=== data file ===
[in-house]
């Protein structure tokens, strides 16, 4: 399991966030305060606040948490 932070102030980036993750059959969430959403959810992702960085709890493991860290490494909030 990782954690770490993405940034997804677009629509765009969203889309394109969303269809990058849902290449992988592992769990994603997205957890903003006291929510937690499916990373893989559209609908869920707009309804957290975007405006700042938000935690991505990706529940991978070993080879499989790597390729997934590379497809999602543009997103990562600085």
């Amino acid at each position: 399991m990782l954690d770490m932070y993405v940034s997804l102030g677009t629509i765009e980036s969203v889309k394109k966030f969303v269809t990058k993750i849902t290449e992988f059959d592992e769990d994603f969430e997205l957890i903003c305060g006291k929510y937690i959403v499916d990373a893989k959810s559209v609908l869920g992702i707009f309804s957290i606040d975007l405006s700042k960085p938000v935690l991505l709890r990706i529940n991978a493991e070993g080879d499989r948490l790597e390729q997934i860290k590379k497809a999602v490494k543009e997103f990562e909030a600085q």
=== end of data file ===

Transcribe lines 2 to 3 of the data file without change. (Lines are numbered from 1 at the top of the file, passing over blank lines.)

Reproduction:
């Protein structure tokens, strides 16, 4: 399991966030305060606040948490 932070102030980036993750059959969430959403959810992702960085709890493991860290490494909030 990782954690770490993405940034997804677009629509765009969203889309394109969303269809990058849902290449992988592992769990994603997205957890903003006291929510937690499916990373893989559209609908869920707009309804957290975007405006700042938000935690991505990706529940991978070993080879499989790597390729997934590379497809999602543009997103990562600085």
């Amino acid at each position: 399991m990782l954690d770490m932070y993405v940034s997804l102030g677009t629509i765009e980036s969203v889309k394109k966030f969303v269809t990058k993750i849902t290449e992988f059959d592992e769990d994603f969430e997205l957890i903003c305060g006291k929510y937690i959403v499916d990373a893989k959810s559209v609908l869920g992702i707009f309804s957290i606040d975007l405006s700042k960085p938000v935690l991505l709890r990706i529940n991978a493991e070993g080879d499989r948490l790597e390729q997934i860290k590379k497809a999602v490494k543009e997103f990562e909030a600085q």